The Infrastructure Pipeline will be used to set out the projects to be delivered by central government agencies over the next five years.
Developing the long-term and publicly available pipeline will be a key focus for the new Infrastructure Commission, which is due to be up and running by the end of the year.
Infrastructure minister Shane Jones said: “By shining a light on the big capital projects expected over a five-year horizon, the pipeline will not only give industry much needed certainty, but also help inform the Infrastructure Commission’s thinking as it develops a 30-year strategy to reverse New Zealand’s infrastructure deficit and maximise value for money from the Government’s $42 billion [£21bn] capital spending plan.”
He added: “The Government is the construction industry’s biggest client and the new Commission will play an important role in coordinating and planning New Zealand’s infrastructure investment, to improve the wellbeing of all New Zealanders.
“Once fully developed, the Infrastructure Pipeline tool will help give the infrastructure market greater confidence about the timing, sequencing and scale of future credible and committed infrastructure projects, so it can gear-up capacity and capability to deliver,” said Jones.
New Zealand already has a skills and labour shortage in the construction sector and has been seeking to recruit from other countries to avert a crisis when projects reach a peak. Construction skills are a priority occupation under the country's fast-track skills-based visa system.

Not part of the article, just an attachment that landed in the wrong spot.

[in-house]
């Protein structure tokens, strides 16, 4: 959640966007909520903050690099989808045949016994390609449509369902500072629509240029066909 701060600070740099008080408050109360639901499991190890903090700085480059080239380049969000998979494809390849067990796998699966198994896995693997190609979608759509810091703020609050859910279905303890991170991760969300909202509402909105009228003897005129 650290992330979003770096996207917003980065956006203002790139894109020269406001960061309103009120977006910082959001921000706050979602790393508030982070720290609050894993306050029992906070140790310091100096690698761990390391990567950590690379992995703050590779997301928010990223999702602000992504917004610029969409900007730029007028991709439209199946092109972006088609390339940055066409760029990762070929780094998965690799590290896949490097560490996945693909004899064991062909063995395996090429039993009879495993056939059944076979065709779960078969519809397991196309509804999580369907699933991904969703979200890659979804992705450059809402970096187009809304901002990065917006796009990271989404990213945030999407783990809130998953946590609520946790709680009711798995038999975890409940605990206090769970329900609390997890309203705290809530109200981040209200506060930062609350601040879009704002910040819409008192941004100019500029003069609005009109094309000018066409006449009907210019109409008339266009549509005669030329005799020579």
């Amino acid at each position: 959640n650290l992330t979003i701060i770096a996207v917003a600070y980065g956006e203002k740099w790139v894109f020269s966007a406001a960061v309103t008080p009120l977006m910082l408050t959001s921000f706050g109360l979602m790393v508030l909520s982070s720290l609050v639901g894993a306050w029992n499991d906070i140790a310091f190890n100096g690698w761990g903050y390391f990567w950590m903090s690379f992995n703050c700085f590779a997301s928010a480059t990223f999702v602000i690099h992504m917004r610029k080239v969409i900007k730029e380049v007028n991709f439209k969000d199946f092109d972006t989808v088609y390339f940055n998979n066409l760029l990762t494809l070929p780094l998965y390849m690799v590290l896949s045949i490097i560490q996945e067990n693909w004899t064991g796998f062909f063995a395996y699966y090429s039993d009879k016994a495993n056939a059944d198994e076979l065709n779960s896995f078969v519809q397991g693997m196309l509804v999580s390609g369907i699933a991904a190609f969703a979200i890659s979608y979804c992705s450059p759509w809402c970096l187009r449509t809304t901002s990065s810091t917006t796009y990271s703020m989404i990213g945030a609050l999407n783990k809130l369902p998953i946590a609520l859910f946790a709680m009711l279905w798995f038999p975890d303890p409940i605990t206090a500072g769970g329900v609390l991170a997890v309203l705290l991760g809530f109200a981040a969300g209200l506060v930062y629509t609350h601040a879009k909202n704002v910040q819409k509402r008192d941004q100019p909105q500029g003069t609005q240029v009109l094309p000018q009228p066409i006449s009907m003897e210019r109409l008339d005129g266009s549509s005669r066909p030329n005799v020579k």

A campaign targeting foreign recuitment, LookSee Build, was introduced in 2017 (link opens in new tab) and has now been relaunched as the situation has become more pressing. LookSee Build spokesman Hamish Price said this week that the UK is a priority market given present conditions: “We need top infrastructure people in New Zealand right now and into the future and we make no apologies for targeting the best of British during their period of Brexit uncertainty – it’s a huge opportunity for us.”
The prototype infrastructure pipeline currently includes data from five capital-intensive central government agencies: The Ministries of Education and Health, the New Zealand Transport Agency, the New Zealand Defence Force and the Department of Corrections.
“This prototype will allow us to gather feedback on the pipeline’s form and function before it expands to involve all central government agencies, local government, and, in time, private sector projects.” said Jones.